The sight of four Army Reserve members silently guarding the school's war memorial in a 'catafalque party' formation reinforces the gravity of the occasion.
There is none of the commercialisation of Australia's military history that has attracted criticism in recent years.
No money changes hands; respect is the only currency recognised.
These remembrance days are taken seriously by all involved; by the children, perhaps most of all.
Mr McMillen's idea of handing ownership to Bundaberg East's students - a number which has since grown to almost 600 - has been proven correct time and again.
Given adequate responsibility and encouragement, the children rose to the task.
"It's now become part of the ethos and culture of the school," says Mr Ambrose.
"There's an expectation among the community that the kids will lead it. The kids start preparing for those roles; that expectation moulds them as they grow."
An RSL initiative called 'Community Link' was first implemented in 1997, wherein students whose relatives served in the armed services are presented with credit-card sized badges denoting the veteran's service number, full name, unit, date of death and miniature ribbon representations of their decorations.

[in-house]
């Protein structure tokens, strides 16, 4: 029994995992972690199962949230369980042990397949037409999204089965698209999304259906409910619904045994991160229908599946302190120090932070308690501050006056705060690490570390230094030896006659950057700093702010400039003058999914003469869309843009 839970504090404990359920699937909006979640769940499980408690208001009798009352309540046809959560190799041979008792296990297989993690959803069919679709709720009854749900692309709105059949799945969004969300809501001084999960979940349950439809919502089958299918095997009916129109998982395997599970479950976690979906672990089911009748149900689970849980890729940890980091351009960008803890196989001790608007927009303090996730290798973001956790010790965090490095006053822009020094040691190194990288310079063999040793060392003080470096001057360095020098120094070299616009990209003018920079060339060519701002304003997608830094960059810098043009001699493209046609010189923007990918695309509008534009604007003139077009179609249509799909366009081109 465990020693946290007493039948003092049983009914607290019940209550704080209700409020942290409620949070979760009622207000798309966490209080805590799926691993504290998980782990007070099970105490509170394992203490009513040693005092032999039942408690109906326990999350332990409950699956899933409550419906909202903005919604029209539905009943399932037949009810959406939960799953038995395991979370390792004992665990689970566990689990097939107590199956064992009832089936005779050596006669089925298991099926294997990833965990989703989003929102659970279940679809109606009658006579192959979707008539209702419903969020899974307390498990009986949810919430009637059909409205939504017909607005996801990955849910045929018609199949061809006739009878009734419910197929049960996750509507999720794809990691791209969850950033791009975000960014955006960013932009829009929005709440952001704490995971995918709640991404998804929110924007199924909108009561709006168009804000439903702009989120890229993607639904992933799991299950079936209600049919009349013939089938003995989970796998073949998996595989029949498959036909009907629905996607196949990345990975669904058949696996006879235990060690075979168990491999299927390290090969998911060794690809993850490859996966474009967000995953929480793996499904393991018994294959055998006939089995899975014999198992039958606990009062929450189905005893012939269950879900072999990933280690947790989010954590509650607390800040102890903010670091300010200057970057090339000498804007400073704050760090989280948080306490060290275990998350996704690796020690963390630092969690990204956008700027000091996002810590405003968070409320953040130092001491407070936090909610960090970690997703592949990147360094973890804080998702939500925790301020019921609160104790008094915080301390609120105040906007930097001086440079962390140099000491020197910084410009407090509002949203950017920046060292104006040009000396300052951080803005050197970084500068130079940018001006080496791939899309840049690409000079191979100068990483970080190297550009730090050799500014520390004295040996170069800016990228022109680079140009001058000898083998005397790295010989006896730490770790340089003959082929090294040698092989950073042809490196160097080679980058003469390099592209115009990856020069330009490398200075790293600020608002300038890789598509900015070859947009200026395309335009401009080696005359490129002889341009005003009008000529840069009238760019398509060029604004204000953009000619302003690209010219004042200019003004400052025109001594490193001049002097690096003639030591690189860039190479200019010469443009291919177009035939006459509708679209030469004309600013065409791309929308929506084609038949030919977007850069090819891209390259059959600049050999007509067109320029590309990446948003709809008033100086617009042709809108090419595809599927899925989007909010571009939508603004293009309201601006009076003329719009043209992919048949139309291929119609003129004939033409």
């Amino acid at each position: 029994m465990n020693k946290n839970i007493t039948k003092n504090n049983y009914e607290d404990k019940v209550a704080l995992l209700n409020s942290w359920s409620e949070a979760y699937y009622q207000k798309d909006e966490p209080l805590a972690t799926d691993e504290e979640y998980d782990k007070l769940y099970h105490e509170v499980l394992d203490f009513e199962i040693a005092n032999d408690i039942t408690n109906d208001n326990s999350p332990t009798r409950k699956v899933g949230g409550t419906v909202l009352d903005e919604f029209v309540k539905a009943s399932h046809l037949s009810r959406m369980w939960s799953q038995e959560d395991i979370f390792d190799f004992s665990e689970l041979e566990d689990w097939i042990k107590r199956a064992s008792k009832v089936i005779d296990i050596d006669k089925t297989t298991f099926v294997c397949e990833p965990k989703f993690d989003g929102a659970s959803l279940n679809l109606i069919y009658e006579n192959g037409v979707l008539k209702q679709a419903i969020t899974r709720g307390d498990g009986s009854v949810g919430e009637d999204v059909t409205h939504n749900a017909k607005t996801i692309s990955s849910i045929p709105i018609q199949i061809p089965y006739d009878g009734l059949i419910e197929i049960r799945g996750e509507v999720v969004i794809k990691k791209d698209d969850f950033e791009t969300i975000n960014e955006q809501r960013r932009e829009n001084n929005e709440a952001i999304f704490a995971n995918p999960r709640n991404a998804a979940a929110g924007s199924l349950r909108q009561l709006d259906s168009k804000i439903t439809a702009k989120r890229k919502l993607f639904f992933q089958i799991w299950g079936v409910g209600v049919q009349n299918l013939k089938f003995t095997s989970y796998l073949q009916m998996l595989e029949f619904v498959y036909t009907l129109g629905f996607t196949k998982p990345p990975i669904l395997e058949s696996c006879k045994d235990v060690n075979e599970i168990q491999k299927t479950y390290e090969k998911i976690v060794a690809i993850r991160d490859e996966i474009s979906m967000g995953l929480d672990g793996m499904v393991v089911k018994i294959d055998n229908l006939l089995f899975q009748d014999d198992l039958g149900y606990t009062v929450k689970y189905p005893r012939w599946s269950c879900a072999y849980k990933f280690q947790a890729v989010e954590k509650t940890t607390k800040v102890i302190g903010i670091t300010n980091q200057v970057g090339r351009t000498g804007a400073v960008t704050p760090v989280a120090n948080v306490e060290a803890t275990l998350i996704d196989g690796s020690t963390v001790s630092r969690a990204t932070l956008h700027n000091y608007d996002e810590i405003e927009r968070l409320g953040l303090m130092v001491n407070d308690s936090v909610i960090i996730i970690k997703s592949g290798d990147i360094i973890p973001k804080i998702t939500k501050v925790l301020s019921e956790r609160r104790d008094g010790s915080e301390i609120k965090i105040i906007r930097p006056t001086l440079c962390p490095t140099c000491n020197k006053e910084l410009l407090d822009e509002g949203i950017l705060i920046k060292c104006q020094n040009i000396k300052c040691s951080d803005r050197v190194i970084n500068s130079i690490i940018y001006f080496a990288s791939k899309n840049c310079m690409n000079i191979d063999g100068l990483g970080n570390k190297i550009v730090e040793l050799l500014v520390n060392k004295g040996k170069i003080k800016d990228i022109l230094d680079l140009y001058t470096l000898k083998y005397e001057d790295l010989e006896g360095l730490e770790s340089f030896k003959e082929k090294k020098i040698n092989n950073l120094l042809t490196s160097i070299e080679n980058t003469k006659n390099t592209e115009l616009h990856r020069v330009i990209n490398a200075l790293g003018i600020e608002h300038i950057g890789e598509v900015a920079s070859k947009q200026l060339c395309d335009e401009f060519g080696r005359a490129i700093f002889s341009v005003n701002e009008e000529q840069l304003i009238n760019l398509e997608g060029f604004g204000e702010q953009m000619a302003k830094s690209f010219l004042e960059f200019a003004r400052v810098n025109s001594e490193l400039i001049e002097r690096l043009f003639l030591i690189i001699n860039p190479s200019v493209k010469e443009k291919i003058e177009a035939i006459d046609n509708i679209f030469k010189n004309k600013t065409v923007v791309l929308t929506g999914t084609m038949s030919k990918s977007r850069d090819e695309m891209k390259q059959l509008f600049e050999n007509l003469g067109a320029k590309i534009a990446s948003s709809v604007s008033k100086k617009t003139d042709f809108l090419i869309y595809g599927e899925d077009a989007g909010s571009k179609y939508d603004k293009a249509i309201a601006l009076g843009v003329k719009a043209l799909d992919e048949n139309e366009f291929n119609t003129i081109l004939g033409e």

Over 550 of these badges have been presented to Bundaberg East students, who wear them with pride.
In October 2006, my father was awarded a Public Service Medal at Queensland Government House for "outstanding public service and contribution to youth in Bundaberg through introducing Anzac Day ceremonies into the school system."
Mr Ambrose is the one who nominated his teacher-librarian.
"I suppose I put myself into these things," Mr McMillen tells me when I ask why he - as someone with no military connection - took it upon himself to transform the school's remembrance days.
"I get involved emotionally, and that drives me. It does take a lot of my time, but I enjoy the satisfaction of the kids enjoying Anzac Day, rather than being bored."
Andrew McMillen is a Brisbane-based freelance journalist, and author of Talking Smack: Honest Conversations About Drugs (UQP, 2014). http://andrewmcmillen.com/